Brett C. Kimberlin, Petitioner-appellant, v. O.i. White and United States Parole Commission, Respondents-appellees, 7 F.3d 527 (6th Cir. 1993)Annotate this Case
Argued June 22, 1993.Decided Oct. 19, 1993
Nathan A. Bicks, Burch, Porter & Johnson, Memphis, TN, Stephen H. Sachs (briefed), Rene L. Todd (argued and briefed), and Melinda Hardy, Wilmer, Cutler & Pickering, Washington, DC, for petitioner-appellant.
Daniel A. Clancy, U.S. Atty., Harriett Miller Halmon, Asst. U.S. Atty., Office of the U.S. Atty., Memphis, TN and Richard K. Preston, II (argued and briefed), U.S. Parole Com'n, Chevy Chase, MD, for respondent-appellee.
Before KENNEDY and NORRIS, Circuit Judges; and KRUPANSKY, Senior Circuit Judge.
ALAN E. NORRIS, Circuit Judge.
Petitioner, Brett Kimberlin, appeals the district court's dismissal of his second petition for a writ of habeas corpus alleging that respondent, United States Parole Commission ("the Commission"), violated his due process rights by vindictively redetermining his parole release date and failing to show good cause for a substantial upward departure from the parole guidelines. 798 F.Supp. 472. Finding no merit in these arguments, we affirm.
Kimberlin was convicted as the so-called "Speedway Bomber," who terrorized the city of Speedway, Indiana, by detonating a series of explosives in early September 1978. In the worst incident, Kimberlin placed one of his bombs in a gym bag, and left it in a parking lot outside Speedway High School. Carl Delong was leaving the high school football game with his wife when he attempted to pick up the bag and it exploded. The blast tore off his lower right leg and two fingers, and embedded bomb fragments in his wife's leg. He was hospitalized for six weeks, during which he was forced to undergo nine operations to complete the amputation of his leg, reattach two fingers, repair damage to his inner ear, and remove bomb fragments from his stomach, chest, and arm. In February 1983, he committed suicide.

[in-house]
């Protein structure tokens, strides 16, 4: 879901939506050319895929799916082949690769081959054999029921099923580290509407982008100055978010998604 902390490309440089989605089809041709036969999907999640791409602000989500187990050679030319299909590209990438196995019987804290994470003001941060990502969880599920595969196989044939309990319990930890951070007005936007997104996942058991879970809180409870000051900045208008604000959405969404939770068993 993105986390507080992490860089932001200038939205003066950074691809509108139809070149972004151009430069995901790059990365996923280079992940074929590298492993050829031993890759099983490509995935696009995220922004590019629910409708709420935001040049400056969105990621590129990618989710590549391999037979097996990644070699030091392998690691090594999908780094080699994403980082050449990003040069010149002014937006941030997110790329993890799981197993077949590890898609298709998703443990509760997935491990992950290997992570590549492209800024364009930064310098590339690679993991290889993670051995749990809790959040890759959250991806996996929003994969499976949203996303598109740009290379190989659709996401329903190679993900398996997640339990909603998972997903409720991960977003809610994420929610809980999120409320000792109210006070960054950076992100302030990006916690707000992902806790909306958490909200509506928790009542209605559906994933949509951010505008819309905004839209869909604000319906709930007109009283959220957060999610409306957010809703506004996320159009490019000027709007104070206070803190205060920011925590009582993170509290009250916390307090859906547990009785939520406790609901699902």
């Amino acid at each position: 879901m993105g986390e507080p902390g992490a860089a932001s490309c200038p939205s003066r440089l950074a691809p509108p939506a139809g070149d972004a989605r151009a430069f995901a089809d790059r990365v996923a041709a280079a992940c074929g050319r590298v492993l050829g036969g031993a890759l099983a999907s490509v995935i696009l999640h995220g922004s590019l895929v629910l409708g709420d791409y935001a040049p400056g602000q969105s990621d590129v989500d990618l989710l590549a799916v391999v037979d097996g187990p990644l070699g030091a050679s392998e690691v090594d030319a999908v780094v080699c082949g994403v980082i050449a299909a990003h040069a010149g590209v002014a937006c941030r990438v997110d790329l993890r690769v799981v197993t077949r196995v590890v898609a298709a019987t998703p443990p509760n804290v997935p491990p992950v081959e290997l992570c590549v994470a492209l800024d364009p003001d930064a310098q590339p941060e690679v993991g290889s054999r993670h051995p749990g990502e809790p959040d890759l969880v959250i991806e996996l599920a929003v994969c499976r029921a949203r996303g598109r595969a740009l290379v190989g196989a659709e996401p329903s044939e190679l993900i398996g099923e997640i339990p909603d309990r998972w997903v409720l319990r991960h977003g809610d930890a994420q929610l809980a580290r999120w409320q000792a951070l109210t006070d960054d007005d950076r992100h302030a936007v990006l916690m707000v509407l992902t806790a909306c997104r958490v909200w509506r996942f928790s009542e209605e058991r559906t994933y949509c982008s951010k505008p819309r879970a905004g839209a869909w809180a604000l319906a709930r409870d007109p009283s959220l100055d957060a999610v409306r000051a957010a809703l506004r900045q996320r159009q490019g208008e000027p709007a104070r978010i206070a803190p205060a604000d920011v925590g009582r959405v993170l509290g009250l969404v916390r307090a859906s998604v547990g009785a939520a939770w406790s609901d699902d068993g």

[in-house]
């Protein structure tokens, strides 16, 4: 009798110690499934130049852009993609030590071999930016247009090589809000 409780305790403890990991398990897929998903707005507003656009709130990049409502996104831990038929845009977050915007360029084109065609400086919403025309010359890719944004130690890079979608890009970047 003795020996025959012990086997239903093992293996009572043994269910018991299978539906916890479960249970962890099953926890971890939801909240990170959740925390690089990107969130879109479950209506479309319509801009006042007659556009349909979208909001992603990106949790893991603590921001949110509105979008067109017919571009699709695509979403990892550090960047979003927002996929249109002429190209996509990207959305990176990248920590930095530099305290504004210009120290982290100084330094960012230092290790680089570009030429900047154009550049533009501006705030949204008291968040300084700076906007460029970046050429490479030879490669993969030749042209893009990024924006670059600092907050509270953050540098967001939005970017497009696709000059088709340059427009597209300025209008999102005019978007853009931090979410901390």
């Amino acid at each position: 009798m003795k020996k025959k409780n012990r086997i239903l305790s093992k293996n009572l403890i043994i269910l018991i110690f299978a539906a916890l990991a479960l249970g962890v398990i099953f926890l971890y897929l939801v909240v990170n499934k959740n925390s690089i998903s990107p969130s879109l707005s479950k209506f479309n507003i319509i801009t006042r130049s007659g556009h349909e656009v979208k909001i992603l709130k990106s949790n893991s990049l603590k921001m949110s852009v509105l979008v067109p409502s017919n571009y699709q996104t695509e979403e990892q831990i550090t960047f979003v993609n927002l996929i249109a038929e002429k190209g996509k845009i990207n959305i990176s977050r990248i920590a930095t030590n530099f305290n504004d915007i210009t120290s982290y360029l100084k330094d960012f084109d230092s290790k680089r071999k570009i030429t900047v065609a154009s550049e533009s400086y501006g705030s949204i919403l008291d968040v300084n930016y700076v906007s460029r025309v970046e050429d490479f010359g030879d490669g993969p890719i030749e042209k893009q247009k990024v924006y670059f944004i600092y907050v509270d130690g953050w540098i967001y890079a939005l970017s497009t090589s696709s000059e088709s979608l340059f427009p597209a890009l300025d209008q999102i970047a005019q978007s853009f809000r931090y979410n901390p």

After being convicted of the bombings and related offenses, Kimberlin was sentenced to a fifty-year term of imprisonment for manufacturing and possessing a destructive device, and malicious damage by explosives with personal injury in violation of 26 U.S.C. §§ 5861(d) and (f), and 18 U.S.C. §§ 844(f) and (i). He received a concurrent twelve-year sentence for impersonating a federal officer, illegal use of a Department of Defense insignia, and illegal use of the Presidential Seal in violation of 18 U.S.C. §§ 912, 701, and 713, respectively, and a five-year term for receipt of explosives by a convicted felon in violation of 18 U.S.C. § 842(i)(1). Finally, he was given a four-year sentence by the United States District Court for the Southern District of Texas on an earlier, unrelated conviction for conspiracy to distribute marijuana.1
Kimberlin's sentences were aggregated by the Bureau of Prisons and, pursuant to 28 C.F.R. § 2.5, were treated by the Commission as a single aggregate sentence of fifty-one years, six months, and nineteen days. He received an initial parole hearing by a two-person panel of the Commission on July 28, 1988.
Under the paroling policy guidelines, see 18 U.S.C. § 4203(a)(1); 28 C.F.R. § 2.20 (1992),2 each parole determination is based upon two factors: an Offense Category and a Salient Factor Score. The Offense Category rates the severity of the inmate's offenses according to an index of federal crimes, although the Commission may use a different category in cases of "especially mitigating or aggravating circumstances." 28 C.F.R. § 2.20(d) (1992). The Salient Factor Score purports to predict whether a prisoner will violate parole based upon facts such as the number of prior convictions, and age and probation status at the time of the offense. See 28 C.F.R. § 2.20(e) (1992). An inmate may receive a Salient Factor Score of "Very Good," "Good," "Fair," or "Poor."
Once the Commission selects the appropriate Offense Category and Salient Factor Score, it must then cross-reference these scores on a grid to determine a recommended range of parole release dates. See Guidelines for Decisionmaking, 28 C.F.R. § 2.20 (1992).
On June 20, 1988, the Commission gave Kimberlin a prehearing assessment, which noted a Salient Factor Score of 7, and placed him in Offense Category 8, the highest possible Offense Category, because his offense behavior "involved, among other things, the explosion of a bomb resulting in various serious injuries and eventually the death of an individual."
The hearing panel agreed with the prehearing assessment, rating Kimberlin's Offense Category as 8, and giving him a Salient Factor Score of 7. The panel found that they ordinarily would have set his presumptive parole date at 180 months. However, in view of certain mitigating circumstances the panel recommended that his parole date be set at 168 months, i.e., on February 15, 1993. The panel also recommended that a Regional Commissioner consider the case for original jurisdiction, because Kimberlin was serving a sentence of more than forty-five years and because of "the publicity involved in this offense."3